By John Burns
Suzuki’s been doing business out of Hamamatsu for quite some time now. 1909, in fact, is the year Michio Suzuki officially began building looms to serve the Japanese weaving industry. Motorcycles and cars came along decades later; you can trace the whole history of Suzuki’s monozukuri culture in the three-story museum – designing and making things with a spirit of craftsmanship. Here are 10 things that jumped out at me.
10. Power Free E2
Everybody knows Honda started out when Soichiro bolted his first engine to a bicycle, but you may not know Suzuki did the same thing with its Power Free 36cc motorized bike in 1952 – 43 years after Michio Suzuki had founded Suzuki as a company that made looms for the Japanese textile industry. Interesting that boosted bicycles are a big thing again, but boosted by batteries instead of gasoline.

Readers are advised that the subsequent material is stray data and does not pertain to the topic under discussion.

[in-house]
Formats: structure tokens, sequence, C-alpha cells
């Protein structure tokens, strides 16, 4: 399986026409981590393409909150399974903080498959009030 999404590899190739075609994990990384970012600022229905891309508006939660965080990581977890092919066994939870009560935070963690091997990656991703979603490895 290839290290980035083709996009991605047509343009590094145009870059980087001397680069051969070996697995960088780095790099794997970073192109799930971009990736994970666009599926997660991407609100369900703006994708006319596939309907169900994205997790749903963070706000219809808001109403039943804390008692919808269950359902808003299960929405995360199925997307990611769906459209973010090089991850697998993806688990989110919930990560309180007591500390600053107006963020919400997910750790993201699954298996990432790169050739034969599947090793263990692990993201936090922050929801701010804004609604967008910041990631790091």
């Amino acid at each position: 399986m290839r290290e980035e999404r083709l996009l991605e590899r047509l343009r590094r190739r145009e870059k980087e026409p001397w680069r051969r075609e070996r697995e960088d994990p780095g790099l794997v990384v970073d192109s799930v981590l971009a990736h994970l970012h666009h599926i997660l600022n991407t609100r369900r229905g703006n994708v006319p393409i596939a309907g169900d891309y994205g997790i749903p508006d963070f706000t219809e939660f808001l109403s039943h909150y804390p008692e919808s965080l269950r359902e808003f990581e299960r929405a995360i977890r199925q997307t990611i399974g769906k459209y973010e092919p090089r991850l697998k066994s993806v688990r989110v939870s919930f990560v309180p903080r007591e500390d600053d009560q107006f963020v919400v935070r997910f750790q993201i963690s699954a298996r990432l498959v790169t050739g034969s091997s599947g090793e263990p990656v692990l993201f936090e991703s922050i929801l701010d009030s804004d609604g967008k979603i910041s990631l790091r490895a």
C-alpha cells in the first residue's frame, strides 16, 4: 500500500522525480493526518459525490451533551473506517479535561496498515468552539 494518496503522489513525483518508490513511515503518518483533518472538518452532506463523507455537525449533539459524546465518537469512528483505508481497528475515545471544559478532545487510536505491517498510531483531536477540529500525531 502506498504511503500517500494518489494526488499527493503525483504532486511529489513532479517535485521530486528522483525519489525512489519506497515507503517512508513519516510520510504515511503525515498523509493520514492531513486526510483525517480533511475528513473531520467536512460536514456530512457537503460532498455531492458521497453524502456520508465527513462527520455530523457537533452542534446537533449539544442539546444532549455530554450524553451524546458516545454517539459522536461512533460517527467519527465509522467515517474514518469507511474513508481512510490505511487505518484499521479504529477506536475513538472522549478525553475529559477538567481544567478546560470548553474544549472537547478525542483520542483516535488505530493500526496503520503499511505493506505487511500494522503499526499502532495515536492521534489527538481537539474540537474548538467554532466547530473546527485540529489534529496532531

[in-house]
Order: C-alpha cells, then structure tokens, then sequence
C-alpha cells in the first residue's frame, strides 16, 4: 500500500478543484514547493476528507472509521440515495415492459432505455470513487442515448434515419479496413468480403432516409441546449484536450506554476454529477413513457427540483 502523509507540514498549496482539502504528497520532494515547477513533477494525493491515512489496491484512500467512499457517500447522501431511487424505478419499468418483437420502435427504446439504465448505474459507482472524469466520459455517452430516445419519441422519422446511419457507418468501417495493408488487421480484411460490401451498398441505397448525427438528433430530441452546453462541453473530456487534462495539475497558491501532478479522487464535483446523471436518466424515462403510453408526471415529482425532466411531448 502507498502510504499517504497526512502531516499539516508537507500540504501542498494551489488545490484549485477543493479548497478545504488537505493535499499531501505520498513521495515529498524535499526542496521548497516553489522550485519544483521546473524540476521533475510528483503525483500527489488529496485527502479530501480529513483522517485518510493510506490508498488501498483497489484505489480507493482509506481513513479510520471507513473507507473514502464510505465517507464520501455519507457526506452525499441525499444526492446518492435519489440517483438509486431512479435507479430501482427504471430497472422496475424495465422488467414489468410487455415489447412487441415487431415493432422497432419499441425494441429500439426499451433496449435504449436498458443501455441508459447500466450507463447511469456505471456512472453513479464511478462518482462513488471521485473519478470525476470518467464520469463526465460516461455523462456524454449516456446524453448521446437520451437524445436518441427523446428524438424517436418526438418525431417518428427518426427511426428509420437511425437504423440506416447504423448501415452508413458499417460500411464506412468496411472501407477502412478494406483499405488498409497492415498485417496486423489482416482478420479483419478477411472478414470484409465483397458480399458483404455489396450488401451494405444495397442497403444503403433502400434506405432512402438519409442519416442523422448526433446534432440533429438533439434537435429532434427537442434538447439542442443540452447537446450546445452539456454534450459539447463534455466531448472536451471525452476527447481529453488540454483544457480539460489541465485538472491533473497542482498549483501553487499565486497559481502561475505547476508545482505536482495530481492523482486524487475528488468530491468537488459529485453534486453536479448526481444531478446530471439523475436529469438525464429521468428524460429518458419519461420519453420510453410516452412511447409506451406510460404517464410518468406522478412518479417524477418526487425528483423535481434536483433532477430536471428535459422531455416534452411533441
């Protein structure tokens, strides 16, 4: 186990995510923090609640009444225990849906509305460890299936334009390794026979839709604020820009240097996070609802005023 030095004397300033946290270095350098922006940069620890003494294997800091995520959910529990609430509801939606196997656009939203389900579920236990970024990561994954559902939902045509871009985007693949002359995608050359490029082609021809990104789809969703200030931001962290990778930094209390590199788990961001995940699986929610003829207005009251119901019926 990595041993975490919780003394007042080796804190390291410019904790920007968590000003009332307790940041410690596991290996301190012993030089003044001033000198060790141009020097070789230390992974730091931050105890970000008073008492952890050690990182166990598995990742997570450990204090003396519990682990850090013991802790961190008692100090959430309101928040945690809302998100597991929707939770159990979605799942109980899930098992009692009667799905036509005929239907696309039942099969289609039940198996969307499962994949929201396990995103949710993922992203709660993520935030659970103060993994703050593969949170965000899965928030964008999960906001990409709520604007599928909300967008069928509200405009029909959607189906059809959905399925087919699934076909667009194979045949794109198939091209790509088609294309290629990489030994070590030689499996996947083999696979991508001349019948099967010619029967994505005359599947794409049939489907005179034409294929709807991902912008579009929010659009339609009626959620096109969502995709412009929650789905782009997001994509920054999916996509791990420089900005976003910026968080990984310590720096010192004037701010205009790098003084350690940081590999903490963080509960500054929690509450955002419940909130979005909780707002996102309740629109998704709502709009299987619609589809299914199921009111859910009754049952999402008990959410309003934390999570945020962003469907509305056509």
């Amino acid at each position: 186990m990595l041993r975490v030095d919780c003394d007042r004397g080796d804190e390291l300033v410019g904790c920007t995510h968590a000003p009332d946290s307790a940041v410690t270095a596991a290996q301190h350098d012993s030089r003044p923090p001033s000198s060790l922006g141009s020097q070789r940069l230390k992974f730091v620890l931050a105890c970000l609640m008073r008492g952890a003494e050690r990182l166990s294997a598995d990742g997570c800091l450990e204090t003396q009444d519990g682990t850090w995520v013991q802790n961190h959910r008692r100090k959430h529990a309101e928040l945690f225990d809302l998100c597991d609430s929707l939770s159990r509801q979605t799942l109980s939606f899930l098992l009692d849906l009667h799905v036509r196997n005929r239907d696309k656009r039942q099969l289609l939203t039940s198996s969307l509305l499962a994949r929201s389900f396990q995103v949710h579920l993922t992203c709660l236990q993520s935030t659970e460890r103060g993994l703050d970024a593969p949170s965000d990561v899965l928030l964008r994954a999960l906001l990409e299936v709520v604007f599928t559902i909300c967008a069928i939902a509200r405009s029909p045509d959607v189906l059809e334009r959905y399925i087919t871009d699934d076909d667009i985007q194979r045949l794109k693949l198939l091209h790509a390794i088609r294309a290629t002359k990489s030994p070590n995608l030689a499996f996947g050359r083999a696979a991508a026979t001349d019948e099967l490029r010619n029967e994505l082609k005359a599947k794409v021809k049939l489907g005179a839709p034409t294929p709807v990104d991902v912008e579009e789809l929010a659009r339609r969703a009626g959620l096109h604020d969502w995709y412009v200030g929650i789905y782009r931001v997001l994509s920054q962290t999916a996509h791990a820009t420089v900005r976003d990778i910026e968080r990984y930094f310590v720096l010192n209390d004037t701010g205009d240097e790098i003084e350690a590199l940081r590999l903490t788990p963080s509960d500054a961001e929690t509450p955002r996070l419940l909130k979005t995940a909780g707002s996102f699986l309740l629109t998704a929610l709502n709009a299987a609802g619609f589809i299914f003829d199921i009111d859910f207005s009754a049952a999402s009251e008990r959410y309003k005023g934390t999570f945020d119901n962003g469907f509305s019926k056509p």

9. The Other Katana
The GS550G, which I’m pretty sure was called GS550M Katana in the US, was my first or second bike, and in the ratty state of repair I purchased it in, caused me no end of pain and yet taught me a lot about how not to ride motorcycles and how to not use tools on them. Oh, wait, hang on. This isn’t a GS550 at all, but a GS650G that looks just like my old 550 – a shaft-driven thing I didn’t even know existed. They’ve purloined the Bike magazine test of the 550M over here, which is probably what caused me to purchase it. Hans Muth reputedly had a hand in designing this one too.